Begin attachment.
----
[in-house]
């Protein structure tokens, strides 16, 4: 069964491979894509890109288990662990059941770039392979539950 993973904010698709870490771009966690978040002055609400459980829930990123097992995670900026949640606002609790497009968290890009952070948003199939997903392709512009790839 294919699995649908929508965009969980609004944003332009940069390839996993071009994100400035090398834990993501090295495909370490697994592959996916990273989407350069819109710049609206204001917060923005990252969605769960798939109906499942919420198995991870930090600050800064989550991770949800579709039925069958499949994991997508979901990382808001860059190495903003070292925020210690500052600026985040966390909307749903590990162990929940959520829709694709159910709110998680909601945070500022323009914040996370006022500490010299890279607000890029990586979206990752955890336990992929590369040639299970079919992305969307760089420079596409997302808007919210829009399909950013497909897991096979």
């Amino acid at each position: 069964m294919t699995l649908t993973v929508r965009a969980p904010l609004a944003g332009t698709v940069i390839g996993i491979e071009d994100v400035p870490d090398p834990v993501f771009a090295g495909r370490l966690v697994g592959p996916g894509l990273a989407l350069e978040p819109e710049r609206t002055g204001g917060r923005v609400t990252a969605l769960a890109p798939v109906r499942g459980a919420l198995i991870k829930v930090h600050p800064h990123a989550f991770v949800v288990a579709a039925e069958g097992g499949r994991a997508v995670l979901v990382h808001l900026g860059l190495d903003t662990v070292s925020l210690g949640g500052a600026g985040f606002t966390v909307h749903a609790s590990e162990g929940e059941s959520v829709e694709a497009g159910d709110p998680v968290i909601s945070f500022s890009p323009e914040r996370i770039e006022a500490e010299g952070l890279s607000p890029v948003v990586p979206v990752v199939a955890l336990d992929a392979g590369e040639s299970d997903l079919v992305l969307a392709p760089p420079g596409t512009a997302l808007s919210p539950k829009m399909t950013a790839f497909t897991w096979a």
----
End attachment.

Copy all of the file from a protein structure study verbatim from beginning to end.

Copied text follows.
[in-house]
């Protein structure tokens, strides 16, 4: 069964491979894509890109288990662990059941770039392979539950 993973904010698709870490771009966690978040002055609400459980829930990123097992995670900026949640606002609790497009968290890009952070948003199939997903392709512009790839 294919699995649908929508965009969980609004944003332009940069390839996993071009994100400035090398834990993501090295495909370490697994592959996916990273989407350069819109710049609206204001917060923005990252969605769960798939109906499942919420198995991870930090600050800064989550991770949800579709039925069958499949994991997508979901990382808001860059190495903003070292925020210690500052600026985040966390909307749903590990162990929940959520829709694709159910709110998680909601945070500022323009914040996370006022500490010299890279607000890029990586979206990752955890336990992929590369040639299970079919992305969307760089420079596409997302808007919210829009399909950013497909897991096979």
């Amino acid at each position: 069964m294919t699995l649908t993973v929508r965009a969980p904010l609004a944003g332009t698709v940069i390839g996993i491979e071009d994100v400035p870490d090398p834990v993501f771009a090295g495909r370490l966690v697994g592959p996916g894509l990273a989407l350069e978040p819109e710049r609206t002055g204001g917060r923005v609400t990252a969605l769960a890109p798939v109906r499942g459980a919420l198995i991870k829930v930090h600050p800064h990123a989550f991770v949800v288990a579709a039925e069958g097992g499949r994991a997508v995670l979901v990382h808001l900026g860059l190495d903003t662990v070292s925020l210690g949640g500052a600026g985040f606002t966390v909307h749903a609790s590990e162990g929940e059941s959520v829709e694709a497009g159910d709110p998680v968290i909601s945070f500022s890009p323009e914040r996370i770039e006022a500490e010299g952070l890279s607000p890029v948003v990586p979206v990752v199939a955890l336990d992929a392979g590369e040639s299970d997903l079919v992305l969307a392709p760089p420079g596409t512009a997302l808007s919210p539950k829009m399909t950013a790839f497909t897991w096979a």